James Bond guns worth £100,000 stolen from Enfield home
Five deactivated guns used in a number of James Bond films have been stolen.
Beretta ‘Cheetah’ and Beretta ‘Tomcat’ pistols from Die Another Day and the iconic Walther PPK handgun used in A View to a Kill are among the weapons reported taken.
The Metropolitan Police were called to a burglary in progress at an Aldersbrook Avenue property in Enfield at about 8pm on Monday however the suspects had fled the scene before officers arrived.
Neighbours described the intruders as three white males with Eastern European accents who drove away in a silver vehicle.
It is believed the suspects forced entry into the rear of the premises where they stole five firearms used in James Bond films, estimated to be worth more than £100,000.
The other stolen weapons include a Revolver Smith and Weston 44 Magnum featured in Live and Let Die and a Llama 22 calibre handgun from Die Another Day.
Detective Inspector Paul Ridley, of North Area Crime Investigation Department (CID) said: “The firearms stolen are very distinctive and bespoke to particular James Bond movies. They will almost certainly be recognised by the public and to anyone offered them for sale.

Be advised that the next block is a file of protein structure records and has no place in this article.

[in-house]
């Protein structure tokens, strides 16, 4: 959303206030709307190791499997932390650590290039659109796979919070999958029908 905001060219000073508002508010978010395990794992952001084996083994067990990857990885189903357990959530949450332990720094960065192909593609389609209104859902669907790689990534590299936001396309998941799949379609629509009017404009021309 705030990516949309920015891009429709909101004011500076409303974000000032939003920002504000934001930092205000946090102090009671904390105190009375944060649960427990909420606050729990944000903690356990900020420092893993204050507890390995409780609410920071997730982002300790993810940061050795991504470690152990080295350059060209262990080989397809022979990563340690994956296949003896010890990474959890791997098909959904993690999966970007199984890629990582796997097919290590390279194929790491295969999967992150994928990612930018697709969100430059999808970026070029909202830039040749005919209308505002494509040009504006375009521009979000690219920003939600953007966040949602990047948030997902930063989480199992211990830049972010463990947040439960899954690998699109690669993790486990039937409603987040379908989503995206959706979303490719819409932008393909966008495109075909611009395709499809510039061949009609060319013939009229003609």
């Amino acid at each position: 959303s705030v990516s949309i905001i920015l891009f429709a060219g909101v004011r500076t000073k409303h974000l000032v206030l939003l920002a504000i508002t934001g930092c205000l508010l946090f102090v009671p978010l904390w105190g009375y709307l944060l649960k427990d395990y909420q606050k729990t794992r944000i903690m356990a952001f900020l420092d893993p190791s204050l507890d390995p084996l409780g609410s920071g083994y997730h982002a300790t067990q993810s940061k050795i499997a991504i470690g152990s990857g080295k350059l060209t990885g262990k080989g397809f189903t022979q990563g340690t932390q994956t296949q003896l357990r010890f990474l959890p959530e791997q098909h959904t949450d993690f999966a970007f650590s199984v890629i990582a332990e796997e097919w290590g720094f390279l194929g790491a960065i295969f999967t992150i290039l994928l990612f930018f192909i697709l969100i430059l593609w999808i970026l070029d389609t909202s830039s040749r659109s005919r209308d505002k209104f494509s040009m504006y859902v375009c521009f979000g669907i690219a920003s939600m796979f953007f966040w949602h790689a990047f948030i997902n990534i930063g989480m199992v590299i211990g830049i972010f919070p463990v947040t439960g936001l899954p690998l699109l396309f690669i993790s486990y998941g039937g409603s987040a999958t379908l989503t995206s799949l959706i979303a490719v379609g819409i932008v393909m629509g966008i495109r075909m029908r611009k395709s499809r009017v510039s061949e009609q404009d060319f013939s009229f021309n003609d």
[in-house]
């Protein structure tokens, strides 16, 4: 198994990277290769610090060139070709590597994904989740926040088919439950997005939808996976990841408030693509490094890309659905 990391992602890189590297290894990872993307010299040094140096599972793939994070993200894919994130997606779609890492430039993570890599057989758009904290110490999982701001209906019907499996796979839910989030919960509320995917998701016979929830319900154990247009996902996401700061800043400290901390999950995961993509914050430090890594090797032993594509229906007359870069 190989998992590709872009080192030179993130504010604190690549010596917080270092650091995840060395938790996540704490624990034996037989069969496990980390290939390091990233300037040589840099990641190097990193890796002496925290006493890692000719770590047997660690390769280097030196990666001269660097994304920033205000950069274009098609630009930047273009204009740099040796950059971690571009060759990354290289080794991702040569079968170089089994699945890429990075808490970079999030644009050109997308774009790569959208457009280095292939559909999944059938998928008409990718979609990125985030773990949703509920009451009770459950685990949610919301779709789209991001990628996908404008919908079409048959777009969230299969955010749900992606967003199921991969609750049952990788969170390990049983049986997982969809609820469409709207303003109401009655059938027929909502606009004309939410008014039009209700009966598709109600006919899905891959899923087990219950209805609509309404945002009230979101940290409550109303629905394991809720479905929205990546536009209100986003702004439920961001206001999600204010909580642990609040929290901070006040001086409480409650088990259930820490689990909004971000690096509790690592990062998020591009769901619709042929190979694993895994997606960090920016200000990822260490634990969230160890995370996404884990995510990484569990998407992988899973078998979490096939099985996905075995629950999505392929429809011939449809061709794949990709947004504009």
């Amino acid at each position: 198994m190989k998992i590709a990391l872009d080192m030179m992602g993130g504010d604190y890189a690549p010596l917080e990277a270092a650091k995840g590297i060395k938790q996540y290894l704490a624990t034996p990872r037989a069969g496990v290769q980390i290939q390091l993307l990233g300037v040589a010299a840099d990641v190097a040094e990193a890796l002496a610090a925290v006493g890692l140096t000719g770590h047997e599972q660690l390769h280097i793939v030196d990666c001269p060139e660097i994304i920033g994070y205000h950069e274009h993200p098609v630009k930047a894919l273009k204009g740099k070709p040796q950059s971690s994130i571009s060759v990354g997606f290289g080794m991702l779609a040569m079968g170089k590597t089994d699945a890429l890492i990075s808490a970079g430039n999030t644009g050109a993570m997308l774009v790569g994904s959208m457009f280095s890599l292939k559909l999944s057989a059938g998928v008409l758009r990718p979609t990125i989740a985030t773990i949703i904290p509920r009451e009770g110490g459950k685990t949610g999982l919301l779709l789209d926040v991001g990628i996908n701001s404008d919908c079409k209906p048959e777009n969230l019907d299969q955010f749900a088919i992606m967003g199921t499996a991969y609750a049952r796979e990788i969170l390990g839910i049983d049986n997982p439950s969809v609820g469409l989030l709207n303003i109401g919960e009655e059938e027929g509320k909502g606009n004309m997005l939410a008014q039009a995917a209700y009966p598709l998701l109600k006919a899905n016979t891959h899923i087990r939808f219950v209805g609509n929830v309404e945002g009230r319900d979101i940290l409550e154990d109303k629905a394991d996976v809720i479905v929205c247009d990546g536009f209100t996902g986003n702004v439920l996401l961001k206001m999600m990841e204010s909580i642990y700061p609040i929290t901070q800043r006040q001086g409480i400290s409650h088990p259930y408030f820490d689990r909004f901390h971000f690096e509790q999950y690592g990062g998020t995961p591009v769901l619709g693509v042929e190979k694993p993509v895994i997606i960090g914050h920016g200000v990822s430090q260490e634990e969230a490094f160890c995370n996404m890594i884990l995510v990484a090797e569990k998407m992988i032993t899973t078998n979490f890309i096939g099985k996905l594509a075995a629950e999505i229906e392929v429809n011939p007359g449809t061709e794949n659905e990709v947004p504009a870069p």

“Many of these items are irreplaceable. For example, the Magnum is the only one in the world ever made in which the whole gun is finished in chrome. It has a six and a half inch barrel and wood grips.
“The Walther PPK was the last gun used by Roger Moore in A View to a Kill.
“The owner is very upset that his address has been violated and he truly hopes to be re-united with these highly collectable items.
“I would urge any members of the public that may have witnessed the burglars arriving and leaving, or who know where the firearms are, or may have been offered these stolen items for sale, to come forward to my investigation team as a priority.”
Anyone with information is urged to contact North Area CID via 101, or by tweeting @MetCC quoting CAD 5890/23MAR20.
Information can also be reported anonymously to Crimestoppers on 0800 555 111 or online at www.crimestoppers-uk.org.